others for their situation. Fillers energise you. They take responsibility for their
actions, they look at the positive - they are the glass full type of people. If your
motivation is flagging, surround yourself with positive thinkers who emanate
positive energy and make you feel good.

So, what keeps you motivated? I would love to hear from you.

Sharing is caring…Do share your thoughts, tips and pass it on to anyone who can
benefit from this article.

Friday 17 May 2019

"It's ok not to be ok"

Recently, I had an emotional wobble.

During a session with my coach and mentor I suddenly broke down and couldn’t stop myself from crying.  It came suddenly; it was unexpected, uncomfortable but somehow cathartic and necessary.
I am lucky that my wobble didn’t last long and I bounced back after couple of weeks, but despite being in a much better place emotionally, I keep going back to that morning and thinking about what lead to my outburst of emotions and what I could have done to prevent my meltdown.

I have thought long and hard whether I should share this. There is that feeling of not knowing how others will react to your post, whether you will be judged, be seen as weak... I am hopeful however,
that my experience and my learning will resonate and maybe even help someone.

Here are some things that I think impacted my mental state and what I should have done to manage my wellbeing better.

Listening to my body

I admit, I am guilty of often ignoring the signs my body is sending me. I think, subconsciously I was aware of what my body was telling me, but I chose not to listen.
I had a lot on my mind which was causing me stress, I was overtired and sleep deprived, I was dehydrated, not getting much exercise and in general not giving my body much chance to relax and recharge.

My mentor gave me homework of introducing some “rituals” to my daily routine that would help my emotional and physical state and wellbeing.  Since then I have made some small changes but they have made a huge difference. Simple things like going to sleep earlier, being more mindful and grateful, listening to meditative recordings, allowing myself to have a break, doing something for myself that makes me happy and relaxed. Every now and again, I do find myself going back to bad habits, but I am much more aware and in tune with my body.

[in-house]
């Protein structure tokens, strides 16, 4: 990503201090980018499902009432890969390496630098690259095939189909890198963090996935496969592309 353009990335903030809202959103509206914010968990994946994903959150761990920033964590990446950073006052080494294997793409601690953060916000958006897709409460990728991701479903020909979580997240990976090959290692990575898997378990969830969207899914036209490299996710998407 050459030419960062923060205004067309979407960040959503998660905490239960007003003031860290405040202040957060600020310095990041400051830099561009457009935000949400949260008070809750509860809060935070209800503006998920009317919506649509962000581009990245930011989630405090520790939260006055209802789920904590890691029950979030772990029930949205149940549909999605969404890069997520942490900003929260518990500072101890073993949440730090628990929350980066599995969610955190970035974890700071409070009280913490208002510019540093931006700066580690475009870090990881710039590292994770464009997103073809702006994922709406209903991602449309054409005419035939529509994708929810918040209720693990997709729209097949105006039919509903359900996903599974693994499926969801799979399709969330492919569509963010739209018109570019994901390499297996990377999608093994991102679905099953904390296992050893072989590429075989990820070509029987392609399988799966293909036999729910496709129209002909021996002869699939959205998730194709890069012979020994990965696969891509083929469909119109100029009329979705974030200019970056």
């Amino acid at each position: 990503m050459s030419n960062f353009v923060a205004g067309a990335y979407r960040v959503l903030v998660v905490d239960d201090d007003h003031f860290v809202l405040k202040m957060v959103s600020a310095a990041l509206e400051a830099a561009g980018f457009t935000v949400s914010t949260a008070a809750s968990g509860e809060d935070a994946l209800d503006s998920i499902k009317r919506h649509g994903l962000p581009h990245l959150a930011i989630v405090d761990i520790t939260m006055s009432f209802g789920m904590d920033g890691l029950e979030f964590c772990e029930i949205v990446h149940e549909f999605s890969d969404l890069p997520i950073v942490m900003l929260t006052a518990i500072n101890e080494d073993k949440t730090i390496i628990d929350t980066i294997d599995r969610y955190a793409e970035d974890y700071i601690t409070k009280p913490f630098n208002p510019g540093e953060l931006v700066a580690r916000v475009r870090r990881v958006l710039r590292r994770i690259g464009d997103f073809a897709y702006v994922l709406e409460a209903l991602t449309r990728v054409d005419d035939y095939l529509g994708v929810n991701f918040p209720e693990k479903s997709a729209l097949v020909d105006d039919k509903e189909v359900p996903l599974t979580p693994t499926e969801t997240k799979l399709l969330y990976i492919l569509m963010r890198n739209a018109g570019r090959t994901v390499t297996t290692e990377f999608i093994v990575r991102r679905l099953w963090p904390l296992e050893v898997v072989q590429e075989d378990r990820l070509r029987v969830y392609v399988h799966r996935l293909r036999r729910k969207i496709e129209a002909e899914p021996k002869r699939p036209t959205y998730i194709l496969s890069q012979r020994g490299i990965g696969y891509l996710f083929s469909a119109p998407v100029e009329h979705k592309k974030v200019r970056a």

Talk about it

Shortly after my wobble I saw a friend I haven’t seen for years. I told her about what I went through and one of the things she said was “I would expect anyone to have a wobble but you”. I asked her what made her think so and her reply was: “You are strong and always so positive. You also are a coach so you have a lot of tools up your sleeve to prevent you from feeling this way”.
I agree, I am one of those people who tends to look at the bright side and sees the glass half full, and yes, I have a lot of tools that could help me, but I am also a human and I also have moments of weakness.

If I didn’t say anything to my friend about how I felt and kept it to myself, she wouldn’t know what I was going through. Those that know me will know that I am quite expressive and extraverted, therefore I actually feel energised when I can talk things through and share how I feel. I am aware though that there are a lot of people out there who are much introverted, more reflective who think things through and talking about their emotions feels unnatural and fills them with dread, therefore they are less likely to talk to someone.

Imagine you are wearing a rucksack on your back – each negative emotion, feeling, stress is a stone that you put in your rucksack. Over time, you may find you’ve collected a lot of stones and your rucksack starts to feel heavy, causes you pain, discomfort, and starts to drag you down.
Find your way of effectively offloading and emptying your rucksack to cultivate a healthy mind and spirit. If talking through is not your thing, take time to think what would be the most helpful way of letting go of your negative baggage.